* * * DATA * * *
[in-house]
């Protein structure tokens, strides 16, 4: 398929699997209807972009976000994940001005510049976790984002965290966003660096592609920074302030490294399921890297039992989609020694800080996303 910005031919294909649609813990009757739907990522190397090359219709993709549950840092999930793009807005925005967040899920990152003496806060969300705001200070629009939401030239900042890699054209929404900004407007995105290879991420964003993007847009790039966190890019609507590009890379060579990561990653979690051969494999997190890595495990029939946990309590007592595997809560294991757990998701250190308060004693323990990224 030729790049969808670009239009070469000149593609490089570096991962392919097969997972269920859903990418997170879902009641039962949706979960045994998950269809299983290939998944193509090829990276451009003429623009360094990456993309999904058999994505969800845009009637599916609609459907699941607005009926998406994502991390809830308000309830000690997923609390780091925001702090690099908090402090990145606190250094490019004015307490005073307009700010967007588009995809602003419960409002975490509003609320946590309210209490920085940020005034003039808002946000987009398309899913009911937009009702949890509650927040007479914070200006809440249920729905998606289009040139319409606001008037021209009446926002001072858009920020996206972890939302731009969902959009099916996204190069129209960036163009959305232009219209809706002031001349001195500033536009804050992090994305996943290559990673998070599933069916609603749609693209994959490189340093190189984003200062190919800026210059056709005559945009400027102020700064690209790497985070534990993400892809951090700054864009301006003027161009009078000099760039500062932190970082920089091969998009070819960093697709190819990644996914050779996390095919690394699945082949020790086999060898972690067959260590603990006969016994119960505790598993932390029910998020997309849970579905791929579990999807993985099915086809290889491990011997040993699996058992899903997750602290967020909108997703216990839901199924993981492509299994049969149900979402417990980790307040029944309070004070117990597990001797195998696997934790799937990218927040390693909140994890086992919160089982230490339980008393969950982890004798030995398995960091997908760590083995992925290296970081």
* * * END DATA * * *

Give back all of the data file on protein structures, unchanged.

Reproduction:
[in-house]
């Protein structure tokens, strides 16, 4: 398929699997209807972009976000994940001005510049976790984002965290966003660096592609920074302030490294399921890297039992989609020694800080996303 910005031919294909649609813990009757739907990522190397090359219709993709549950840092999930793009807005925005967040899920990152003496806060969300705001200070629009939401030239900042890699054209929404900004407007995105290879991420964003993007847009790039966190890019609507590009890379060579990561990653979690051969494999997190890595495990029939946990309590007592595997809560294991757990998701250190308060004693323990990224 030729790049969808670009239009070469000149593609490089570096991962392919097969997972269920859903990418997170879902009641039962949706979960045994998950269809299983290939998944193509090829990276451009003429623009360094990456993309999904058999994505969800845009009637599916609609459907699941607005009926998406994502991390809830308000309830000690997923609390780091925001702090690099908090402090990145606190250094490019004015307490005073307009700010967007588009995809602003419960409002975490509003609320946590309210209490920085940020005034003039808002946000987009398309899913009911937009009702949890509650927040007479914070200006809440249920729905998606289009040139319409606001008037021209009446926002001072858009920020996206972890939302731009969902959009099916996204190069129209960036163009959305232009219209809706002031001349001195500033536009804050992090994305996943290559990673998070599933069916609603749609693209994959490189340093190189984003200062190919800026210059056709005559945009400027102020700064690209790497985070534990993400892809951090700054864009301006003027161009009078000099760039500062932190970082920089091969998009070819960093697709190819990644996914050779996390095919690394699945082949020790086999060898972690067959260590603990006969016994119960505790598993932390029910998020997309849970579905791929579990999807993985099915086809290889491990011997040993699996058992899903997750602290967020909108997703216990839901199924993981492509299994049969149900979402417990980790307040029944309070004070117990597990001797195998696997934790799937990218927040390693909140994890086992919160089982230490339980008393969950982890004798030995398995960091997908760590083995992925290296970081």